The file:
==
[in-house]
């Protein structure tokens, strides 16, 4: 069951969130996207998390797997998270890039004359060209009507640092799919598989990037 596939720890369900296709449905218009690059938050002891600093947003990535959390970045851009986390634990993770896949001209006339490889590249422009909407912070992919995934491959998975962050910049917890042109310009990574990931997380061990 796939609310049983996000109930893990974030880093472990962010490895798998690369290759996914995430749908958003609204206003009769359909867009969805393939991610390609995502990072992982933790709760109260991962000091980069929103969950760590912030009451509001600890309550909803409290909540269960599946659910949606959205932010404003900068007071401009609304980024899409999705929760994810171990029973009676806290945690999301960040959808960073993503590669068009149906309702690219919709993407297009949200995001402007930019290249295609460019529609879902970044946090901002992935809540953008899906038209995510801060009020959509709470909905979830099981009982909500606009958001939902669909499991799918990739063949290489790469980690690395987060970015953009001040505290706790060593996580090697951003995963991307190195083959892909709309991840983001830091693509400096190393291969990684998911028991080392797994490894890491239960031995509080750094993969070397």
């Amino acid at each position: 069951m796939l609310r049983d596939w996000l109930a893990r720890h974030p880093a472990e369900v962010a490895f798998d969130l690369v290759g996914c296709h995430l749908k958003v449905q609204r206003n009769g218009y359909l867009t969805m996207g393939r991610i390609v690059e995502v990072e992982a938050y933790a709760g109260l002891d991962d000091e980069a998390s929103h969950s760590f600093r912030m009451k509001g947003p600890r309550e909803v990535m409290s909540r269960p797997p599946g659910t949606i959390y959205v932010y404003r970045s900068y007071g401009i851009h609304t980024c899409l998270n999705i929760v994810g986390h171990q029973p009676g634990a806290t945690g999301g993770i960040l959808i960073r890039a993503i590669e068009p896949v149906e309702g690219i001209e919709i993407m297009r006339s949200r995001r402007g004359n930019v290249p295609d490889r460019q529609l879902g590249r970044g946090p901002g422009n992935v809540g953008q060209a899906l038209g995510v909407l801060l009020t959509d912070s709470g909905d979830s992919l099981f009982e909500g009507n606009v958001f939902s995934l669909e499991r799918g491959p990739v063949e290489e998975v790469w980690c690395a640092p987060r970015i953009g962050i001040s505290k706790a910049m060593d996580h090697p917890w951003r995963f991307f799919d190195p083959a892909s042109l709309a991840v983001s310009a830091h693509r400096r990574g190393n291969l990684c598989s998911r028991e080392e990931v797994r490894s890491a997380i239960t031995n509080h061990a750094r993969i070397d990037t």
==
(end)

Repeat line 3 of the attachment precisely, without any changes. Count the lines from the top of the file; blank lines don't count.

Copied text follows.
């Amino acid at each position: 069951m796939l609310r049983d596939w996000l109930a893990r720890h974030p880093a472990e369900v962010a490895f798998d969130l690369v290759g996914c296709h995430l749908k958003v449905q609204r206003n009769g218009y359909l867009t969805m996207g393939r991610i390609v690059e995502v990072e992982a938050y933790a709760g109260l002891d991962d000091e980069a998390s929103h969950s760590f600093r912030m009451k509001g947003p600890r309550e909803v990535m409290s909540r269960p797997p599946g659910t949606i959390y959205v932010y404003r970045s900068y007071g401009i851009h609304t980024c899409l998270n999705i929760v994810g986390h171990q029973p009676g634990a806290t945690g999301g993770i960040l959808i960073r890039a993503i590669e068009p896949v149906e309702g690219i001209e919709i993407m297009r006339s949200r995001r402007g004359n930019v290249p295609d490889r460019q529609l879902g590249r970044g946090p901002g422009n992935v809540g953008q060209a899906l038209g995510v909407l801060l009020t959509d912070s709470g909905d979830s992919l099981f009982e909500g009507n606009v958001f939902s995934l669909e499991r799918g491959p990739v063949e290489e998975v790469w980690c690395a640092p987060r970015i953009g962050i001040s505290k706790a910049m060593d996580h090697p917890w951003r995963f991307f799919d190195p083959a892909s042109l709309a991840v983001s310009a830091h693509r400096r990574g190393n291969l990684c598989s998911r028991e080392e990931v797994r490894s890491a997380i239960t031995n509080h061990a750094r993969i070397d990037t």